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Everything you've ever wanted to know about coffee | Chandler Graf | TEDxACU →

As someon who drinks coffee every day, this clickbait title caught my attention. Graf does not disappoint. He distills several key facts about discerning coffees, making the task of picking a coffee that much easier.

He discusses two methods for extracting the bean from the cherry that comes off the tree: “washed”, and “natural”. “Washed” uses water to blast off the cherry’s outer layers, leaving just the inner bean to be dried. This provides the truest flavor of the bean itself. “Natural” begins the drying process with the cherry’s outer layers still intact, around the bean. Natural yeast consume and ferment the sugars in the cherry, producing byproducts that reduce bitterness & intensity of the coffee, and provide a creaminess not found in coffees dried with the “washed” method.

Graf then compares two origins: Ethiopia and Indonesia. In Indonesia, most coffee is grown at low altitudes. In Ethiopia, most coffee is grown at much higher altitudes. Altitude affects oxygen density in the air, which affects the coffee plants’ abilities to respire. Respiration occurring in low-oxygen areas forces these plants to use anaerobic respiration to generate energy, with a byproduct of lactic acid. This lactic acid adds a creaminess and frutiness or crispness to a coffee.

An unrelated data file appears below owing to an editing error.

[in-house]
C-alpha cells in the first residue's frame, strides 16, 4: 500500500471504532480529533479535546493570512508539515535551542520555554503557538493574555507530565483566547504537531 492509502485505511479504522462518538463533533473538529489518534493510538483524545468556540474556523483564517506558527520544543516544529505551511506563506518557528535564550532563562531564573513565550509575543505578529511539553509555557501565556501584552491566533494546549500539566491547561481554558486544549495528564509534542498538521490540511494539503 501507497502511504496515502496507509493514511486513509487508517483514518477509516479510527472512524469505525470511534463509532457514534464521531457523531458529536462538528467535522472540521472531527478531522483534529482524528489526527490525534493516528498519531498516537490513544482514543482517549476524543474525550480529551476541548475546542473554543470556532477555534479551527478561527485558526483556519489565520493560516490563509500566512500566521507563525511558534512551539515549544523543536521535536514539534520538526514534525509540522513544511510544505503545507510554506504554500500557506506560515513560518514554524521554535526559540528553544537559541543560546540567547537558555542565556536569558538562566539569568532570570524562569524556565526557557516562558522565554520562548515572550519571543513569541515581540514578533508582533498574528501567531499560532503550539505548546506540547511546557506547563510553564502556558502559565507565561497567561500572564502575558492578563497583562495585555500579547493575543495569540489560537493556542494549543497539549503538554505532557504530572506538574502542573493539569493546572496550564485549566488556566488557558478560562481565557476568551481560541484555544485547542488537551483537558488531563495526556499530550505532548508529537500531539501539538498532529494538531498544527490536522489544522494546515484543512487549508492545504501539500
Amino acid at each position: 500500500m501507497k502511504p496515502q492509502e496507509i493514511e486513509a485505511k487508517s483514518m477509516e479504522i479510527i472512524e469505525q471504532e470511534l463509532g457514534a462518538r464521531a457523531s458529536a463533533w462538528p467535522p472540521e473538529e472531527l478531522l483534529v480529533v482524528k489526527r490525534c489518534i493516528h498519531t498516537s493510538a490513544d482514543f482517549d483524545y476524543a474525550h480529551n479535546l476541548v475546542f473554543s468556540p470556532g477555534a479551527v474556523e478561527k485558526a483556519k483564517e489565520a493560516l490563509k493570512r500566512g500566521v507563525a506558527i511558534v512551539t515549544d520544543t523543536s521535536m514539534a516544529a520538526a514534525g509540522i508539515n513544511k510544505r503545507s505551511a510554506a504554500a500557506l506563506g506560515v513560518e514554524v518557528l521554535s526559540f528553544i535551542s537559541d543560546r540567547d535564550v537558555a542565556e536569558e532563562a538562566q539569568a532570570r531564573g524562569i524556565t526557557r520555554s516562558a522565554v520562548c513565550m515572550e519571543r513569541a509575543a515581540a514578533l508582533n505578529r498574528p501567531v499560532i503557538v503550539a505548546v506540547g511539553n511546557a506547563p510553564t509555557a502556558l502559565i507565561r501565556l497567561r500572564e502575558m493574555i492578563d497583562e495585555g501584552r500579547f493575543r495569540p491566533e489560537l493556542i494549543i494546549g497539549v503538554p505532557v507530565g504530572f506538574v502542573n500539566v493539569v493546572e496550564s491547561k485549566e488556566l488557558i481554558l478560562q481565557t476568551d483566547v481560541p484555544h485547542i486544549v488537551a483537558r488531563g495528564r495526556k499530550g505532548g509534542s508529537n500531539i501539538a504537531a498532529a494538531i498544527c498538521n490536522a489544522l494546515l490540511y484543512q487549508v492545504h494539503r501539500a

Roast levels are determined by how much the Maillard Reaction has been able to transform the bean. The darker the roast, the more savory the coffee will be. The lighter the roast, the more true the flavor will be to the coffee, as less of the sugar and amino acid content has been transformed.

Last, Graf describes the way different brewing methods affect the coffee you’ll pour into your cup. Full immersion (like french press) allows all soluble elements of the coffee to infuse the water. Full immersion brewing methods provide a rich, oily, full-bodied cup of coffee. Pour-over coffee, on the other end of the spectrum, only allows the water to sit with the coffee for a few seconds as it passes through the grounds. While it doesn’t have the body of the french press, it provides greater clarity in the cup. This clarity allows the drinker to taste more of the complexities and flavors present in the coffee.

I had never spent much time learning or thinking about coffee. I knew how my favorite cups were made (central american origins, velvety roast, full immersion brewing method!) but now I know so much more about the whole spectrum of coffee.